Greek art is called the set of artistic manifestations produced in Ancient Greece . These productions, especially architecture and sculpture, had an extraordinary influence on Western culture to the present. Certain forms even expanded towards the East from the conquests of Alexander the Great , giving rise to the development of the Greco-Buddhic or Gandhara style in India.
The sources to know Greek art are the remains that have been preserved, although deteriorated and scattered; the copies made by the Romans after the conquest of Greece and, finally, the literary or written works of antiquity, since the Greek was the first culture to write about art and artists .
Enhance your reading: When was the modern period: Characteristics/event/definition
Periods of Greek art
Various periods can be determined in the evolution of Greek art.
It appeared around the 8th century BC. C. No preserved monuments of this period, which was characterized by the decoration of ceramics with geometric shapes and scenes taken with schematic and synthetic figures. Between 700 and 600 a. This style led to a more descriptive and organic one, known as the orientalizing style .
Which is understood from the end of the VII century a. Until 480 a. C. During this period appeared the first manifestations of architecture and monumental sculpture made of stone and designed to last.
This stage was characterized by the production of ceramics decorated with mythological, literary and everyday scenes, and by the prominence of human representations: naked young men ( kouros ) and clothed women ( koré ) with conventional and somewhat rigid forms. Characteristics of Greek art with periods
Furthermore, during this period the Greek temple acquired its particular characteristics and established itself as the most representative architectural monument of Greek culture.
It covers from 479 a. C. until the end of the war of the Peloponnese , in 404 a. C. It corresponds to the moment when Greek art and culture reached their maximum development .
After a transitional stage, known as the severe period, Greek artists managed to condense the philosophical conception of the time into their forms. As a consequence, they produced balanced, harmonious and serene works that responded to the Greek ideal of beauty.
In Athens the Acropolis was rebuilt, which had been destroyed by the Persian invasions, and the Parthenon, a temple dedicated to the goddess Athena, was built.
It was developed between the 4th century BC. C. and the 1st century BC. It corresponds to the period of dissolution of the Greek city-states from the conquest of the territory by Philip of Macedonia and its incorporation into the Macedonian Empire. Starting from the new situation in Greece, the artists sought to represent individuality, personal character, the novelty and the strange. With the expansion of the Empire, the Greek forms adapted to oriental tastes.
Enhance your reading: When did the holy Roman empire fall/formation/characteristics
Characteristics of Greek art
The main characteristics of Greek art were the following:
- In its beginnings, Greek art was influenced by the Minoan and Mycenaean civilizations , and especially from Egypt and Mesopotamia, but it soon developed well-differentiated particular characteristics.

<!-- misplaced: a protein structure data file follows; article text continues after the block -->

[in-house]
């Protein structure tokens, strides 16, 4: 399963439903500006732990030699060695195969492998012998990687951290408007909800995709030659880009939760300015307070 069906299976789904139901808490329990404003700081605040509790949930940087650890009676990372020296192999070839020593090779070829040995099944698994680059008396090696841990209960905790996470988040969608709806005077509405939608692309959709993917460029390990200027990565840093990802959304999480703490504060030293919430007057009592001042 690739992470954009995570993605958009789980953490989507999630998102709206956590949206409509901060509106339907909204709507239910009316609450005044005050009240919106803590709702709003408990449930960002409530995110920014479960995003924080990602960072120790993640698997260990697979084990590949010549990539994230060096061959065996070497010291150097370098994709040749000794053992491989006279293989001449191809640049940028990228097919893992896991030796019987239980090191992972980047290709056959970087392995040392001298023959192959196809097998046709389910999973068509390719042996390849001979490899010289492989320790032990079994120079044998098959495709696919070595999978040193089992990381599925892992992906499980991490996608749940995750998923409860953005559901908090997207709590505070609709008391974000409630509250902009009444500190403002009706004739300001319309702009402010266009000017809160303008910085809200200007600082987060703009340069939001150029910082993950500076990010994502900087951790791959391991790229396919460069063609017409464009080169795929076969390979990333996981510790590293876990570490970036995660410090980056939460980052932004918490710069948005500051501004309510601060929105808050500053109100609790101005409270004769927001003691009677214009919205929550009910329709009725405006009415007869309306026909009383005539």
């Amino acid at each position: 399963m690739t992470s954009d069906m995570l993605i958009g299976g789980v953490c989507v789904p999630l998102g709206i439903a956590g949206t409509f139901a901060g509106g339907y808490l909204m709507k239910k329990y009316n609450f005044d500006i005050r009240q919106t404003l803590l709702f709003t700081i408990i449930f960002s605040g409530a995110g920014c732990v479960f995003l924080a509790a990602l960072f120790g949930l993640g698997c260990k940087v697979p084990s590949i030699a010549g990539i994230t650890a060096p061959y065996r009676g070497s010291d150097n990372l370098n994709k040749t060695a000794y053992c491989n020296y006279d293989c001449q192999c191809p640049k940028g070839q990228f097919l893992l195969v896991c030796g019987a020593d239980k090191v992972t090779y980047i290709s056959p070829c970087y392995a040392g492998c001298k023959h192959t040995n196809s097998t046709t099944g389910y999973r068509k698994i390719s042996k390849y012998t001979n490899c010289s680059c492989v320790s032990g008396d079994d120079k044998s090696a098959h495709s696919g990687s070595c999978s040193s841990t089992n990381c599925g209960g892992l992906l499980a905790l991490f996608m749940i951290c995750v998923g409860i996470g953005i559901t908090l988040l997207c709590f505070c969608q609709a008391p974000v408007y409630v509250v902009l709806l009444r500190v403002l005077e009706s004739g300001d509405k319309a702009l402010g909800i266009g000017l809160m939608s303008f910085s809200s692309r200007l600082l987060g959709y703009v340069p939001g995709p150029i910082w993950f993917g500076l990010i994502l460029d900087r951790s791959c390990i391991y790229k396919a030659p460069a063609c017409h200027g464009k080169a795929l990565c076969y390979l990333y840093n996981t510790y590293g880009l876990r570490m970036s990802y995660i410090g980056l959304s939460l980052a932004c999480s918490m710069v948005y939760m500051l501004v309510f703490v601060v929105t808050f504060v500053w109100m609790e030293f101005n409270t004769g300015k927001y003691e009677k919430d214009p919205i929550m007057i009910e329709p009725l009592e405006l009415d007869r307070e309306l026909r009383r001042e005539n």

- The representation of the human figure was prioritized according to an ideal of beauty that responded to an intellectual and philosophical conception. For this they established a canon, that is, a series of relationships between the parts of the works that ensured balance and harmony.
- At the same time that the representation of the human figure was sought, in accordance with the idealized canon of beauty, there was the intention to represent the inner life of the characters.
- Both the sculptures and the temples were painted to give a naturalistic look to the human forms and the depicted narratives. Characteristics of Greek art with periods
- The beauty of works of art began to be valued , beyond their commemorative, homage or memorial function. This favored the emergence of art collectors, critics, and theorists.
Architecture in Greek art
The temple was the characteristic construction of Greek architecture. This had to respond to certain established rules that ensured the proper proportions and harmony of the work. Each part of the temple was in relation to the other parts, according to a certain order.
These orders were Doric, the Ionic and Corinthian (which actually corresponds to a derivation of the Ionian developed during the Hellenistic period).
They also built theaters in a semicircular shape, taking advantage of the slopes of the mountains to install the bleachers.
Sculpture in Greek art
Sculpture in Greek art was characterized mainly as follows:
- This category included both free – standing sculptures and reliefs numerous narrative that developed in the eardrums, the metopes and friezes of temples.
- Many of the sculptural works were made in cast bronze . Most of these works have been lost, however we know of their existence from marble copies from the Roman period.
- To achieve the ideal of harmony and balance without the sculpture losing its naturalness, they developed the contraposto, which allows the human body to be represented in a dynamic rest . This consists of presenting one leg in tension and the other at rest, while the arms alternate tension and rest of the legs. In this way, the hips are slightly inclined in one direction and the line of the shoulders in the opposite direction.
- The sculpture had, in general, a commemorative and tribute function.
Painting in Greek art
Virtually nothing of Greek painting has been preserved, but its existence is known from accounts of the time. On the other hand, two-dimensional plastic representations have been preserved in different types of ceramic pieces of great diffusion in the Mediterranean. Characteristics of Greek art with periods